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Updated 5:30 PM January 20, 2005
 

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Library gift celebrates the open road

More than 500 books, 34 photograph albums and approximately 3,700 postcards from the collection of the late Douglas Pappas have been presented to the Transportation History Collection of the Special Collections Library.

Pappas's collection reflects his passion for shunning the superhighways and turnpikes in order to delight in the unusual and distinctly American world of travel on the old highways of the United States. The gift was made by his mother, Carolyn Reed Pappas of Eastchester, N.Y.

The Pappas collection has been accessioned and will be processed, cataloged and made available for researchers. The books, mostly monographs addressing specific highways will bear a bookplate designating them as part of "The Douglas Pappas Collection." Some of them are rare and products of Franklin Delano Roosevelt's Work Projects Administration.

The photograph albums document Pappas's road trips from the mid-1980s through the 1990s. With a thoughtful camera and witty captions, these images capture the back roads of America and what is expected some day to be a vanishing world.

Vintage and contemporary postcards complete the collection, showing images from the early days of the Lincoln Highway and Route 66 up to the more contemporary renderings of the 1960s and 1970s.

The Special Collection Library Transportation History Collection, with its more than 70,000 items, owns the original documents and photographs of the Lincoln Highway Association (LHA). The more than 3,000 black-and-white photographs document the highway's route from New York to San Francisco.

"The Special Collections Library welcomes the addition of the Douglas Pappas Collection, and looks upon this as the first of many research collections created by a Lincoln Highway Association member to be donated to further enhance the depth and research value of the existing archive," says Kathleen Dow, curator of the Transportation Collection. "It is also, we hope, a fitting tribute to Douglas Pappas that his books, photographs, and postcards are housed at his alma mater alongside the letters and photographs of men who were, some 90 years ago, just as enthralled with the open road."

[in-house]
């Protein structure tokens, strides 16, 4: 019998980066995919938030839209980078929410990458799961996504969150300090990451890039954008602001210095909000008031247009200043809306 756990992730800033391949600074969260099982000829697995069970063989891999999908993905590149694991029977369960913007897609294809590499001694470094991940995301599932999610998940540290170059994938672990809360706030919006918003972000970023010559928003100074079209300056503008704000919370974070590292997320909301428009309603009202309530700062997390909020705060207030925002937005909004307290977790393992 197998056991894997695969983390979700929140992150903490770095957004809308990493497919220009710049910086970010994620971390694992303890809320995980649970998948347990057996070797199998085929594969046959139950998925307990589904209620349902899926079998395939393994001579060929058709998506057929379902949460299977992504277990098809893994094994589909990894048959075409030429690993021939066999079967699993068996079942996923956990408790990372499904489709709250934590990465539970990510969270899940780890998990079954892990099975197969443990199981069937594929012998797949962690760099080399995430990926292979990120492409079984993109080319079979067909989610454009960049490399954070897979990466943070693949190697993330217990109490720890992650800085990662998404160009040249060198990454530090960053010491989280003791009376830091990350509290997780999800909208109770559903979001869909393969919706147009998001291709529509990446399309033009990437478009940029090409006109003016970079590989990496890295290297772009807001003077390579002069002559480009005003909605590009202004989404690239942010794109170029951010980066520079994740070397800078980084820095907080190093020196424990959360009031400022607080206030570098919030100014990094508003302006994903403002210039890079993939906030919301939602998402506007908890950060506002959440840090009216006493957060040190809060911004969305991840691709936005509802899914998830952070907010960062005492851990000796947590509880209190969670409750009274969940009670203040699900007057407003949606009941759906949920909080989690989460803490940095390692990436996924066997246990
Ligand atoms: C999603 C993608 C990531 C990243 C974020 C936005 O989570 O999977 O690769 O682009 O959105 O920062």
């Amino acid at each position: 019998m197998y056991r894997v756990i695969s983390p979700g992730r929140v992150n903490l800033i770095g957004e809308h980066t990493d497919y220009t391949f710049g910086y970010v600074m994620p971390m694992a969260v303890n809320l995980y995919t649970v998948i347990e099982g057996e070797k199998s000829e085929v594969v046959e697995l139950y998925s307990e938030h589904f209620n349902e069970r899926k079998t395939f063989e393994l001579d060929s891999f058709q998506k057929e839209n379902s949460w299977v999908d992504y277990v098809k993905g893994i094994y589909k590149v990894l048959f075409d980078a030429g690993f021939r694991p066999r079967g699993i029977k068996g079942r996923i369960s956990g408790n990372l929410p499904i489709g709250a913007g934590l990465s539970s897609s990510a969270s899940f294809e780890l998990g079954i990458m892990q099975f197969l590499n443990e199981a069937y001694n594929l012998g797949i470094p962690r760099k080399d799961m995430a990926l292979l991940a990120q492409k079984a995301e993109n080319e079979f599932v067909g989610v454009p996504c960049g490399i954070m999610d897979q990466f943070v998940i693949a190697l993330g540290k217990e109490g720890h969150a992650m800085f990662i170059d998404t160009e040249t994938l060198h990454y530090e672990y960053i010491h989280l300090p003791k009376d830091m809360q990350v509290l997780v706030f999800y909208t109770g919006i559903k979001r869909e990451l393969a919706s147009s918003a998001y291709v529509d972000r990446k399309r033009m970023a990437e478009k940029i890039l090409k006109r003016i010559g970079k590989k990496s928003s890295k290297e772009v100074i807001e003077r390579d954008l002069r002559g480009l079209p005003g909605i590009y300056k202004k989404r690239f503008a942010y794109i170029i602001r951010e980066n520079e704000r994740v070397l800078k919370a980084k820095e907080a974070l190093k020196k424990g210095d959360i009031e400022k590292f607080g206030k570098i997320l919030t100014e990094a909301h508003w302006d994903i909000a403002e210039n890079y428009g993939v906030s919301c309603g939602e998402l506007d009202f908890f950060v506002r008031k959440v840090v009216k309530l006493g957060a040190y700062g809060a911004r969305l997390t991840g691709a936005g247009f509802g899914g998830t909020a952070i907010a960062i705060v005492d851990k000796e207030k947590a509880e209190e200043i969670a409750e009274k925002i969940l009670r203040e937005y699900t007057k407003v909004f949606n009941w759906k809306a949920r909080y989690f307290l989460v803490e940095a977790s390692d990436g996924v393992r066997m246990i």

Pappas graduated from the University of Chicago in 1982 and was a magna cum laude graduate of the U-M School of Law (1985). While a student, he served as executive note editor of The Michigan Law Review.

At the time of his death in May 2004, the 42-year-old Pappas was an attorney at Mintz and Gold, LLP, in New York City, specializing in general civil and commercial litigation. He also was chairman of the Society for American Baseball Research Business of Baseball Committee since 1994, and was a nationally recognized authority on the business and economics of baseball, authoring numerous articles and a frequently consulted Web site on the topic.

In addition to his legal career and involvement in the study of baseball, Pappas was director of the New York chapter of the LHA. His love of the old roads built during the first half of the 20th century led to an interest in one of the first transcontinental highways, the Lincoln Highway. The original LHA, headquartered in Detroit, was active from 1911 through the mid-1930s. The association was reinstituted in 1992 to conserve and preserve the history and legacy of the highway, parts of which remain in use today. Pappas became head of the New York chapter.

To view the Transportation Collection, visit http://www.lib.umich.edu/spec-coll/collections.html#Transportation%20History. The Lincoln Highway Digital Image Collection can be found at http://images.umdl.umich.edu/cgi/i/image/image-idx?c=linchigh&page=index.

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